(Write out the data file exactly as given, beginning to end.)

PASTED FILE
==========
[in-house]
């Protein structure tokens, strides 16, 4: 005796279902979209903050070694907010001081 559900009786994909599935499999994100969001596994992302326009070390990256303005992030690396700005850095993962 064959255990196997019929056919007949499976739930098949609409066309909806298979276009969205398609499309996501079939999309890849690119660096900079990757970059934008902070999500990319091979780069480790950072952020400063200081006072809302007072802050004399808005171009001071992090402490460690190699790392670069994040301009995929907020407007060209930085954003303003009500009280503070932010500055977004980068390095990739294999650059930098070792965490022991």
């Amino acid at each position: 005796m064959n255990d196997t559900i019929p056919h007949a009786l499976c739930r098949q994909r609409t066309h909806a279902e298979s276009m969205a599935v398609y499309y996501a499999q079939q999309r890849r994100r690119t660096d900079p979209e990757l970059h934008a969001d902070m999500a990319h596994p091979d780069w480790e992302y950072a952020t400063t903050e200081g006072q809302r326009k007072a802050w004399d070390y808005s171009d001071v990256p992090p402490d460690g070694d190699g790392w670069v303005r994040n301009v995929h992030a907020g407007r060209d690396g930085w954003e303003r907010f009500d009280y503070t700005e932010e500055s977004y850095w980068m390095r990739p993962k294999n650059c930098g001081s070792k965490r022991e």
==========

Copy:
[in-house]
């Protein structure tokens, strides 16, 4: 005796279902979209903050070694907010001081 559900009786994909599935499999994100969001596994992302326009070390990256303005992030690396700005850095993962 064959255990196997019929056919007949499976739930098949609409066309909806298979276009969205398609499309996501079939999309890849690119660096900079990757970059934008902070999500990319091979780069480790950072952020400063200081006072809302007072802050004399808005171009001071992090402490460690190699790392670069994040301009995929907020407007060209930085954003303003009500009280503070932010500055977004980068390095990739294999650059930098070792965490022991």
């Amino acid at each position: 005796m064959n255990d196997t559900i019929p056919h007949a009786l499976c739930r098949q994909r609409t066309h909806a279902e298979s276009m969205a599935v398609y499309y996501a499999q079939q999309r890849r994100r690119t660096d900079p979209e990757l970059h934008a969001d902070m999500a990319h596994p091979d780069w480790e992302y950072a952020t400063t903050e200081g006072q809302r326009k007072a802050w004399d070390y808005s171009d001071v990256p992090p402490d460690g070694d190699g790392w670069v303005r994040n301009v995929h992030a907020g407007r060209d690396g930085w954003e303003r907010f009500d009280y503070t700005e932010e500055s977004y850095w980068m390095r990739p993962k294999n650059c930098g001081s070792k965490r022991e």